This Week in Celebratory Rioting, Francophone Edition

From the Calgary Herald:

Montreal police Thursday are reviewing their hockey-playoffs strategy, the morning after a crowd of hooligans rioted on Rue Ste. Catherine, breaking store windows and carting away clothing and bottles of alcohol.

More than two police officers and a handful of civilians were slightly injured and one police horse was cut in the melee before the riot squad cleared the street around midnight.

There were 32 arrests, on charges ranging from municipal bylaw infractions to theft and assaulting a police officer.

Montreal police assistant director Sylvain Brouillette congratulated the vast majority of Canadiens fans, estimated at 50,000, who poured downtown last night to watch Game 7 on giant screens at the Bell Centre or in local bars and to celebrate their team’s success.

“We had huge crowds, and the great majority of people co-operated with us,” he said Thursday morning at a news conference outside Foot Locker, one of three vandalized stores near Rue Ste. Catherine.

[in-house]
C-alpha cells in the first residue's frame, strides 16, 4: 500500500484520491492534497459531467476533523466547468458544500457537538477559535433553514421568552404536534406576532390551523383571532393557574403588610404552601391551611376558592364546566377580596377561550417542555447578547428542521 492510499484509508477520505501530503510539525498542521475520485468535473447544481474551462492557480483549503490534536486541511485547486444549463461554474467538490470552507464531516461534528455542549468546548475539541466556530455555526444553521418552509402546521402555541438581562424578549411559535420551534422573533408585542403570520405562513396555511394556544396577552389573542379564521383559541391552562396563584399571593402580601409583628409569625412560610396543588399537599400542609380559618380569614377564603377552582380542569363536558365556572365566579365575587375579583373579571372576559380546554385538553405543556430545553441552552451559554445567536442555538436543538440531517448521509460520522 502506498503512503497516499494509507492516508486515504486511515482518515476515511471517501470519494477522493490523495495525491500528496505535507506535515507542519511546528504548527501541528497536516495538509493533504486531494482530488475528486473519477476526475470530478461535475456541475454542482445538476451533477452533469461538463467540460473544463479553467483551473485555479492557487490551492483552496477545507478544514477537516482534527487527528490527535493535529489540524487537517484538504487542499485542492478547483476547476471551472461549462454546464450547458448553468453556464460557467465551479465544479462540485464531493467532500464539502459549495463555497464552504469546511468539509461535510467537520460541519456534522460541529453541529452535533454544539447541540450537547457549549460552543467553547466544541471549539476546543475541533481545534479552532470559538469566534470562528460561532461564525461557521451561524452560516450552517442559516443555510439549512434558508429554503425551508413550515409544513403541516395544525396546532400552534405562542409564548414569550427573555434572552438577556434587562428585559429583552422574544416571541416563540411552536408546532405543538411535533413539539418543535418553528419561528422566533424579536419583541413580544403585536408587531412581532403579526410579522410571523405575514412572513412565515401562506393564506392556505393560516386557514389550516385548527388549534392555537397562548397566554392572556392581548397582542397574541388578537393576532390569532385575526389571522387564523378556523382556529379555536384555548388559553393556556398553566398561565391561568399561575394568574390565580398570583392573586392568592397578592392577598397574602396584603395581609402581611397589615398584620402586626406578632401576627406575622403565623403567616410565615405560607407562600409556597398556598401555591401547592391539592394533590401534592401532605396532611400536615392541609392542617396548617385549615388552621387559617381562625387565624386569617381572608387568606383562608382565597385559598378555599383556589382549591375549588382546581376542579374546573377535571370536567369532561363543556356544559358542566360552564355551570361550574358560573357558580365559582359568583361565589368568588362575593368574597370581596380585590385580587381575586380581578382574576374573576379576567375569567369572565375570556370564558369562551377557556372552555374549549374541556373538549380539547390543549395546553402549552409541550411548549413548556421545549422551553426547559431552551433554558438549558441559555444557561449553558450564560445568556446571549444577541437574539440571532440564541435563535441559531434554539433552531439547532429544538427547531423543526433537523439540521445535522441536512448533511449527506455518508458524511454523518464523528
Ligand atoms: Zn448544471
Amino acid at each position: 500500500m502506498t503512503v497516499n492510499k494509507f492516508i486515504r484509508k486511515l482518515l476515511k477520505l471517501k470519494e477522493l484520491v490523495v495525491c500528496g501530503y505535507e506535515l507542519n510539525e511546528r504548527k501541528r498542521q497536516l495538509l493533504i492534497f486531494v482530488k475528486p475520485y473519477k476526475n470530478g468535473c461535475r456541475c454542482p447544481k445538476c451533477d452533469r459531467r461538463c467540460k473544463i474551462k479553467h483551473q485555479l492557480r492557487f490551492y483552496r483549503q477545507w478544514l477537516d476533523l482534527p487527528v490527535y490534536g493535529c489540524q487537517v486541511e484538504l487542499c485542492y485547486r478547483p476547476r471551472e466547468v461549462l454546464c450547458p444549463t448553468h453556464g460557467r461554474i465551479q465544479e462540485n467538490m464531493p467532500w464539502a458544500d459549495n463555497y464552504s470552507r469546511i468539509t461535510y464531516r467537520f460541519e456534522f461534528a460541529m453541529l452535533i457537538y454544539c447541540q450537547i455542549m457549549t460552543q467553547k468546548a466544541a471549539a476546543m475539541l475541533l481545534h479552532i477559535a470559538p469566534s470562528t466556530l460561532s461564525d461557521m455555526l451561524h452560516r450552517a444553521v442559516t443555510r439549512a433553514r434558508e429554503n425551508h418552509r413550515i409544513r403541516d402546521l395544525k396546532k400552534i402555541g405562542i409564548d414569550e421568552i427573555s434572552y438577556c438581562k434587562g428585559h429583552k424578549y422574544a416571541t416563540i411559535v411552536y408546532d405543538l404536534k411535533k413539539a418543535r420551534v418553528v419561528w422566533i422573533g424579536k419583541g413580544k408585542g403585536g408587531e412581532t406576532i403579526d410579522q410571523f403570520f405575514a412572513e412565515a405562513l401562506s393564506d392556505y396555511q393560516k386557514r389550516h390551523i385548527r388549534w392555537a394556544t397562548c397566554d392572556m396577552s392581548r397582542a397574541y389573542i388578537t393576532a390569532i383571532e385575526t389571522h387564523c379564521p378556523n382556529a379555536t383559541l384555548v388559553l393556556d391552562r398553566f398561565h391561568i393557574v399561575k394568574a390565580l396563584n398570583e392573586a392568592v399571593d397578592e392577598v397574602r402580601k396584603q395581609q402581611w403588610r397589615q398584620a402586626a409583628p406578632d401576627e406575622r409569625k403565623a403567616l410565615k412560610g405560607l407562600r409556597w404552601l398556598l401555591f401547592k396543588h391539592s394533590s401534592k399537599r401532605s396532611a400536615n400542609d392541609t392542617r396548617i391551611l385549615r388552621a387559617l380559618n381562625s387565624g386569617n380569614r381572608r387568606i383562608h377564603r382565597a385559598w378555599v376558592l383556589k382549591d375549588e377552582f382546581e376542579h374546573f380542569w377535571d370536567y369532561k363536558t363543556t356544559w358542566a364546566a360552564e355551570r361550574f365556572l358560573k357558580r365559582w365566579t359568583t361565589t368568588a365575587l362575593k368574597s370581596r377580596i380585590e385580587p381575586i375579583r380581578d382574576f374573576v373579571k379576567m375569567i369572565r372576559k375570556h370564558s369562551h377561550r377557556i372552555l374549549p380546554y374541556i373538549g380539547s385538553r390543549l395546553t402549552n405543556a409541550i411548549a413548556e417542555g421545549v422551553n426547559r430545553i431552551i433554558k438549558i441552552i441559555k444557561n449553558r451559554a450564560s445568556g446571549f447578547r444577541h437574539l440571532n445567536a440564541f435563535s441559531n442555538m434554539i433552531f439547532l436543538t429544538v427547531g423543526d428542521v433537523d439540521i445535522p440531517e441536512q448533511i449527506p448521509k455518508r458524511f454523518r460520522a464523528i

“It was only about 500 out of 50,000 who took part in criminal acts.”

Brouilette said police were satisfied with the strategy of closing Rue Ste. Catherine to traffic during and after the game, but would look at ways to improve control over hooligans who took advantage of the celebrations to riot.

“We know there will be another playoffs, so we will modify and adjust the strategy,” he said. “We want people to have fun, but not to attack police.”

The initial partying after the Canadiens eliminated the Penguins in Pittsburgh last night went well for about two hours, Brouillette said.

Then a break-away group of about 500 started throwing bottles at police and some smashed windows of three stores on Rue Ste. Catherine.

“The hooligans were not hockey fans,” Brouillette said. “They came here with the intention of breaking things and causing trouble.”

Once the vandalism and smash-and-grabs began, the Montreal police riot squad was called in and the street was cleared within 30 minutes, Brouillette said.

“Now we will look to see what has to be done to improve things next time,” he said. “Each game is a new challenge.”

As they say in Quebec, “Quand nous gagnons, nous nous ameutons. Quand nous perdons, nous nous ameutons.” (Translated: “When we win, we riot. When we lose, we riot.”)

About jamesrussellcraven
Native Philadelphian, longtime sports fan and man about bon vivant.

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